Osprey Porter 46 Travel Duffel Bag
Alright, in honesty this is not my first bag of choice, but it is my husband’s (as shown above). Let me be clear in saying this is a great bag! It is set up in a way that holds the sides a bit more structured so you get the same nice form that a roller bag might have but the lightweight and backpack advantage of a travel backpack. It zips open from top to bottom, so you can lay it on the ground and pack it like you would a regular suitcase. It’s still carry-on sized so it can fit anywhere and travel easily.
So what’s not to love? For me it was too boxy. I’m 5’2″ so I felt like a turtle with too big of a shell on my back. Because of that, it didn’t allow me to move easily (which is a problem when you plan to do a lot of walking) and the support straps did not help me out. For him, this bag has been awesome. He’s about 6′ tall and the straps work great. This bag was created for all forms of travel so this is his go-to bag in any situation since it provides the best of both worlds. If we’re going on a quick weekend trip together, this is the bag we’ll share (ha, that way he can do all of the heavy lifting!) since it packs easily and fits a lot in it.
That’s really ALL that you pack?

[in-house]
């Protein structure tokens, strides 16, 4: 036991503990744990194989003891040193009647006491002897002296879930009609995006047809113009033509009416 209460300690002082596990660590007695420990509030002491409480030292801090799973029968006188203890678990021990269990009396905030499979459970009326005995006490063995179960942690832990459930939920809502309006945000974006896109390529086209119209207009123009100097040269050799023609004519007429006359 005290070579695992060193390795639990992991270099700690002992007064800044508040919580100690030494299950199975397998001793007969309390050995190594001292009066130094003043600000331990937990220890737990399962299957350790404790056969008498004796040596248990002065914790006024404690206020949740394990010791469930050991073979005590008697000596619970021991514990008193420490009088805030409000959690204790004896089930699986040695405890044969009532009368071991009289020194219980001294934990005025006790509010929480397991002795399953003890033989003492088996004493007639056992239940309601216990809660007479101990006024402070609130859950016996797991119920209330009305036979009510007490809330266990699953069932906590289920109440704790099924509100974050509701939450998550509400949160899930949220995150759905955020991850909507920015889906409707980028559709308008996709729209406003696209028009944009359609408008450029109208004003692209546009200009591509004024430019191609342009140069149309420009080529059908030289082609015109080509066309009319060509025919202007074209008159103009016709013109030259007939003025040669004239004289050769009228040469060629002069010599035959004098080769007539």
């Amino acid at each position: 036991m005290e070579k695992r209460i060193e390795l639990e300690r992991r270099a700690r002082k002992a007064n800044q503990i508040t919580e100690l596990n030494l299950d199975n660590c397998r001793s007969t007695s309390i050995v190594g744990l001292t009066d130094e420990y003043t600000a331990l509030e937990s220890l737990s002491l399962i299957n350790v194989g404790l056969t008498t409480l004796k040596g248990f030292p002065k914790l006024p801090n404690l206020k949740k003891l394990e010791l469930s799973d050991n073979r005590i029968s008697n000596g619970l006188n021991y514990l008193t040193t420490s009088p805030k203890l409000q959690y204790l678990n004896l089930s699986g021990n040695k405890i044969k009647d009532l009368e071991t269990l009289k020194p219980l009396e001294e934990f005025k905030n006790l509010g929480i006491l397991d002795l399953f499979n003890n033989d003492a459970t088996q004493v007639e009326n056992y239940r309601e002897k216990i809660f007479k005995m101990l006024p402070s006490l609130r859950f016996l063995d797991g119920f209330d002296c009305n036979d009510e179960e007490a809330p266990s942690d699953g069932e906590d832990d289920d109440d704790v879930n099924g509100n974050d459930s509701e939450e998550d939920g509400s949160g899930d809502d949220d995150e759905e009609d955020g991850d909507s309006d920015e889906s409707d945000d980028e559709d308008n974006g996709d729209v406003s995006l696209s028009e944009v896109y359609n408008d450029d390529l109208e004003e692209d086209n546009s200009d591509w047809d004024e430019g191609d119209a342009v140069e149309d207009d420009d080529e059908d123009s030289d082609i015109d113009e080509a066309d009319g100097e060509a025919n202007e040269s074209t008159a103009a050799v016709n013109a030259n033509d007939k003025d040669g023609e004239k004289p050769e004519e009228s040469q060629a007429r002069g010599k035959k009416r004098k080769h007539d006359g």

Yes and no. When we travel, we put everything in one carry-on, but we do each pack another bag inside. I use my Keen purse during the day as it has just enough room for everything from a water bottle to a light sweater, without lugging around a big backpack. This has great pockets for a variety of items to be tucked away safely. I use it in every day life, so it doesn’t feel too out of place for me to use during the day wherever I’m traveling to. While it has somewhat of a structure, I use all of those pockets for things like my travel documents, snacks, and music I want to easily access while on the plane/train/bus. I pack it on top so I can quickly remove it from my backpack while that is stored in the overhead bin.
He packs a Hikpro Daypack for anything he needs, from the camera to a rain jacket. The beauty of the Hikpro bag is that it really does fold up to sandwich size bag, so it’s easy to fit in the bigger bag until he needs it. Despite it’s portability, it has strong straps and a respectable size once it’s open…that way he doesn’t feel like he’s wearing a kid’s backpack or something when he does use it. By bringing these bags, we can leave our bigger bags at the hostel, hotel or couchsurfer’s house (and lock ’em up if we feel the need).
Ta-da! Once you have the right tools, it really can be simple to pack light. Admittedly, some of these bags were expensive, but when you think about the fact that we never pay a baggage fee (ever), it quickly pays for itself. Not to mention, the peace of mind of always knowing where your bag is and the lack of extra useless stuff to lug around on your journey.
Affiliate links were used above, which does provide me a small commission if you use them. All of these items were heavily researched and were purchased completely with our own money. In a few instances above I bought an item years ago, so the link goes to the version available.